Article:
Saturn’s third-largest moon Dione can be seen through the haze of Titan in this view from NASA’s Cassini spacecraft. The rings, viewed nearly edge-on, appear as a horizontal line through the image. The rings cast shadows on Saturn, which appear as dark lines at the bottom of the image. Credit: NASA/JPL-Caltech/Space Science Institute

Cassini Still Going Strong

Source: Planetary Science Institute press release

Saturn system
Posted: 02/18/13

Summary: NASA’s Cassini mission is continuing its exploration of the Saturn system. Cassini has provided invaluable data for astrobiologists studying life’s potential on moons of giant planets.

NASA’s longstanding Cassini mission to Saturn continues to provide scientists with exciting new insights on moons Titan and Enceladus as well as the planet’s striking rings, Planetary Science Institute Senior Scientist Amanda R. Hendrix reported at a conference.

“Cassini, our emissary in the Saturn system since 2004, and the only spacecraft in orbit in the outer solar system, is still going strong,” said Hendrix, who spoke today on “The Organic Lakes of Titan and Other Moons of Saturn” at the American Association for the Advancement of Science annual meeting in Boston.

“Cassini’s longevity allows the study of seasonal variations, along with temporal variations on a variety of scales — and its suite of 12 instruments is making complementary measurements, providing insight into different aspects of various scientific discoveries,” Hendrix, an investigator on the Cassini mission, said.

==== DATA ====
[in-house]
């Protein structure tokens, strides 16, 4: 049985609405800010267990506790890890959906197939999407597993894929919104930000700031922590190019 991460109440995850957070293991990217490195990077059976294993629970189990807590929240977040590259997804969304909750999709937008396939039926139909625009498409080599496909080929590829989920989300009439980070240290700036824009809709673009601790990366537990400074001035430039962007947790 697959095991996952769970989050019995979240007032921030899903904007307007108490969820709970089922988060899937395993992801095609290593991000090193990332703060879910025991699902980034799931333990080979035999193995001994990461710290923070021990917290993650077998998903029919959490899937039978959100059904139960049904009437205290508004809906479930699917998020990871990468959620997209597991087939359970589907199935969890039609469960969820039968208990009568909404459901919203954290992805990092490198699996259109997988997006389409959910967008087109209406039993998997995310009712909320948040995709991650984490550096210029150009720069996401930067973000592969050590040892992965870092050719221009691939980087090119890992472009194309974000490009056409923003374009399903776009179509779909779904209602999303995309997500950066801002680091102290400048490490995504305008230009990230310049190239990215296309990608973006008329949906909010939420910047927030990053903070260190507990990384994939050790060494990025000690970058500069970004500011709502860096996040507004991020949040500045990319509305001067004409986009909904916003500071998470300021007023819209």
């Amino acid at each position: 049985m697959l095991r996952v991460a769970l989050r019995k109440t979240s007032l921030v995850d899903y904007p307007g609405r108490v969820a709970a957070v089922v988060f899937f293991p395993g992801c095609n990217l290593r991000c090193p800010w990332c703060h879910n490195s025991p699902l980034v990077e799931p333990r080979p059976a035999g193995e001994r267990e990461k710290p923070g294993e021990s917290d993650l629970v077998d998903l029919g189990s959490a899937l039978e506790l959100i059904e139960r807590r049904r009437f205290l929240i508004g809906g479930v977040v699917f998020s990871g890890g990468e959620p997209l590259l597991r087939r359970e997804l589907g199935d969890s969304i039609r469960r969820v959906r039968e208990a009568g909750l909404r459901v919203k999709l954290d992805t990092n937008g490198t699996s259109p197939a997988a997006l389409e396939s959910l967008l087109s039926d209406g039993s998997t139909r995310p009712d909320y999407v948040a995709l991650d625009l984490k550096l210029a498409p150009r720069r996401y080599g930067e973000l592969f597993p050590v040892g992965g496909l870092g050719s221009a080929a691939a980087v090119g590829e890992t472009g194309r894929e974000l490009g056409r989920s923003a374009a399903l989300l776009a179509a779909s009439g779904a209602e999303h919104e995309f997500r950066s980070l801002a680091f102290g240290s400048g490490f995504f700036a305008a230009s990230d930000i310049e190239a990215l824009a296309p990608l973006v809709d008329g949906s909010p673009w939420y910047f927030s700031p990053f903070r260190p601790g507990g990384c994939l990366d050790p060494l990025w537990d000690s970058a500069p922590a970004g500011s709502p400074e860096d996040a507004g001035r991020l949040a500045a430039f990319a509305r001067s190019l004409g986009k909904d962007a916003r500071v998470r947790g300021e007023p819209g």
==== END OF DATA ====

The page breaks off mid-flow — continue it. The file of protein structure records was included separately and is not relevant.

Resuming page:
These areas of study include Titan’s lakes: composition, depth and seasonal variability; Titan’s weather patterns; the interior structure of Titan; Enceladus’ startling plume activity; surprises on the other moons, such as Iapetus, Dione and Mimas; and Saturn’s bizarre collection of small moons.

Cassini will remain in orbit around Saturn until September 2017. The spacecraft began increasing its orbital inclination again last year, allowing for prime viewing of the magnificent rings, as well as the high latitudes of the planet and Titan.

Read more: Cassini Still Going Strong — Astrobiology Magazine.

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